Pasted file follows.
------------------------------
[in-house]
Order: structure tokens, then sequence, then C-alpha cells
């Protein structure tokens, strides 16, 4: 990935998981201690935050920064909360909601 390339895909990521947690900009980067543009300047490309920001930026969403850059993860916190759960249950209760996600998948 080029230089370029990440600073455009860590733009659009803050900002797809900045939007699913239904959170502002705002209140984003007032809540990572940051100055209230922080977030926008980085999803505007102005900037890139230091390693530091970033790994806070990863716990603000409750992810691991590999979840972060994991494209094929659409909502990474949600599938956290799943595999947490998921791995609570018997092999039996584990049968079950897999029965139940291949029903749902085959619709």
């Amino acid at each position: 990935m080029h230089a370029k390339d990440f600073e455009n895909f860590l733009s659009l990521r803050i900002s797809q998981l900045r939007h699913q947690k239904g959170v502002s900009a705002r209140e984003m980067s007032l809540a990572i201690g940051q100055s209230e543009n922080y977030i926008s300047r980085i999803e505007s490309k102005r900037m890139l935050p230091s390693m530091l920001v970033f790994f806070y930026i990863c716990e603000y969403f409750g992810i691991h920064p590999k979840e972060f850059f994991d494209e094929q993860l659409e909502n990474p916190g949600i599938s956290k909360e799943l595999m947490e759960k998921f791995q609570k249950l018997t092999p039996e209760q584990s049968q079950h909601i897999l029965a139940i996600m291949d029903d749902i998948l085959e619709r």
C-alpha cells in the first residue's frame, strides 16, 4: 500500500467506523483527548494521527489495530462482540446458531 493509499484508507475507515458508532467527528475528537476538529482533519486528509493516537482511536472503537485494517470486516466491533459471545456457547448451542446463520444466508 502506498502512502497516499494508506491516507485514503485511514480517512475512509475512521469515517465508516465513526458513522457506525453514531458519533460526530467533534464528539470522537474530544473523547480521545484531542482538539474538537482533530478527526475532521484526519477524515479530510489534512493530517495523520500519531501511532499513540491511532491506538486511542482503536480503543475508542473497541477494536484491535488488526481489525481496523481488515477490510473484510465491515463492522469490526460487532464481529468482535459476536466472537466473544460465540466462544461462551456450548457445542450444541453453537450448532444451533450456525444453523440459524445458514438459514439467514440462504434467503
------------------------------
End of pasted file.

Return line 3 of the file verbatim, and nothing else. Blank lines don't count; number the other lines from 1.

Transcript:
């Protein structure tokens, strides 16, 4: 990935998981201690935050920064909360909601 390339895909990521947690900009980067543009300047490309920001930026969403850059993860916190759960249950209760996600998948 080029230089370029990440600073455009860590733009659009803050900002797809900045939007699913239904959170502002705002209140984003007032809540990572940051100055209230922080977030926008980085999803505007102005900037890139230091390693530091970033790994806070990863716990603000409750992810691991590999979840972060994991494209094929659409909502990474949600599938956290799943595999947490998921791995609570018997092999039996584990049968079950897999029965139940291949029903749902085959619709």